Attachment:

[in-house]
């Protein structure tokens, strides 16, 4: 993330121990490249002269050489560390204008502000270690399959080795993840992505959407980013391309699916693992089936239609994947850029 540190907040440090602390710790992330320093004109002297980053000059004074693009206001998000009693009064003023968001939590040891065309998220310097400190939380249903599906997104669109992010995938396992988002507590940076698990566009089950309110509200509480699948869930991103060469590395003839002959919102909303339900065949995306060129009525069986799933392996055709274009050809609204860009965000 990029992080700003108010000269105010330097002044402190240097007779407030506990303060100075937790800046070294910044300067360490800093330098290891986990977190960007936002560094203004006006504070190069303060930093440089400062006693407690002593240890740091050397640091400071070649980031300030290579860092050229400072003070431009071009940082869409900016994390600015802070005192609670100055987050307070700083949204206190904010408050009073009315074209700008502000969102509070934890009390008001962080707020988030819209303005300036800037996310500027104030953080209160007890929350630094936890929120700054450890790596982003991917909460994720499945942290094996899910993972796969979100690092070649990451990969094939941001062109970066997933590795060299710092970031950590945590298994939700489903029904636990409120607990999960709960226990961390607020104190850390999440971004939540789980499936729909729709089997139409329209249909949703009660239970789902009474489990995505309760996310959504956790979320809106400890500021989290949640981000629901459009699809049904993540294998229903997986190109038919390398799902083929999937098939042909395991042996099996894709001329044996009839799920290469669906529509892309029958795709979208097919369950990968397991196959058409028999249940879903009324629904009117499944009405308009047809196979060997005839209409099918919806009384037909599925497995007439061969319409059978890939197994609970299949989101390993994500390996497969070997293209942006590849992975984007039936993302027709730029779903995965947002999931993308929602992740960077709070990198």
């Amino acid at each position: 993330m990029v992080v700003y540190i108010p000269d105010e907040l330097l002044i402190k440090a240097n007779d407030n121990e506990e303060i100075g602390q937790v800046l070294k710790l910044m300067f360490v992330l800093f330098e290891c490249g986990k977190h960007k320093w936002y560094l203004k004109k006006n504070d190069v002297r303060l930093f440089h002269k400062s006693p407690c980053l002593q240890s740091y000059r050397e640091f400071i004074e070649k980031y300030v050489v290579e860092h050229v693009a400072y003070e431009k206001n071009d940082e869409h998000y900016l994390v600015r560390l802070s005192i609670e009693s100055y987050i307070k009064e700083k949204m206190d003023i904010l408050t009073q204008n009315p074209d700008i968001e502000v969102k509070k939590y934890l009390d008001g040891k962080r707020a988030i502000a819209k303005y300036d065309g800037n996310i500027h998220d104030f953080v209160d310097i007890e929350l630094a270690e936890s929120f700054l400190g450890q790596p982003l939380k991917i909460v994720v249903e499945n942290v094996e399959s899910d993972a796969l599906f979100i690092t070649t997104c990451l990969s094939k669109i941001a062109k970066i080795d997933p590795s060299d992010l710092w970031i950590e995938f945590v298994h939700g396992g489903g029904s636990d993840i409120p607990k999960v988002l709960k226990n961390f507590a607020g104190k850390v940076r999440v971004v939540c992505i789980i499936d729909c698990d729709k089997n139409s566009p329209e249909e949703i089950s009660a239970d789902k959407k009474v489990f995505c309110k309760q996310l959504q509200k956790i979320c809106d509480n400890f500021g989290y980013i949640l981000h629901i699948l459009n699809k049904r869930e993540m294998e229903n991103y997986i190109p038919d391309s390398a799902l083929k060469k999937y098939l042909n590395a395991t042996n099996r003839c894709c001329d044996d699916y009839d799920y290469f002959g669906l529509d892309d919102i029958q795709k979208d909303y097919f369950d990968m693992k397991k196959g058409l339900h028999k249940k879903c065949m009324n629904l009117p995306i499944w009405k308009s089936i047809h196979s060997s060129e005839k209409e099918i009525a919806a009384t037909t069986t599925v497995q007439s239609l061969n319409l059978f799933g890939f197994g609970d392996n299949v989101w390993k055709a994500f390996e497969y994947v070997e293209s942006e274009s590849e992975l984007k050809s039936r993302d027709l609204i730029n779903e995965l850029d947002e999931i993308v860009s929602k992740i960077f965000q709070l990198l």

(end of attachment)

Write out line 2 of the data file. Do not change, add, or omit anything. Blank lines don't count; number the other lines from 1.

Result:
């Protein structure tokens, strides 16, 4: 993330121990490249002269050489560390204008502000270690399959080795993840992505959407980013391309699916693992089936239609994947850029 540190907040440090602390710790992330320093004109002297980053000059004074693009206001998000009693009064003023968001939590040891065309998220310097400190939380249903599906997104669109992010995938396992988002507590940076698990566009089950309110509200509480699948869930991103060469590395003839002959919102909303339900065949995306060129009525069986799933392996055709274009050809609204860009965000 990029992080700003108010000269105010330097002044402190240097007779407030506990303060100075937790800046070294910044300067360490800093330098290891986990977190960007936002560094203004006006504070190069303060930093440089400062006693407690002593240890740091050397640091400071070649980031300030290579860092050229400072003070431009071009940082869409900016994390600015802070005192609670100055987050307070700083949204206190904010408050009073009315074209700008502000969102509070934890009390008001962080707020988030819209303005300036800037996310500027104030953080209160007890929350630094936890929120700054450890790596982003991917909460994720499945942290094996899910993972796969979100690092070649990451990969094939941001062109970066997933590795060299710092970031950590945590298994939700489903029904636990409120607990999960709960226990961390607020104190850390999440971004939540789980499936729909729709089997139409329209249909949703009660239970789902009474489990995505309760996310959504956790979320809106400890500021989290949640981000629901459009699809049904993540294998229903997986190109038919390398799902083929999937098939042909395991042996099996894709001329044996009839799920290469669906529509892309029958795709979208097919369950990968397991196959058409028999249940879903009324629904009117499944009405308009047809196979060997005839209409099918919806009384037909599925497995007439061969319409059978890939197994609970299949989101390993994500390996497969070997293209942006590849992975984007039936993302027709730029779903995965947002999931993308929602992740960077709070990198």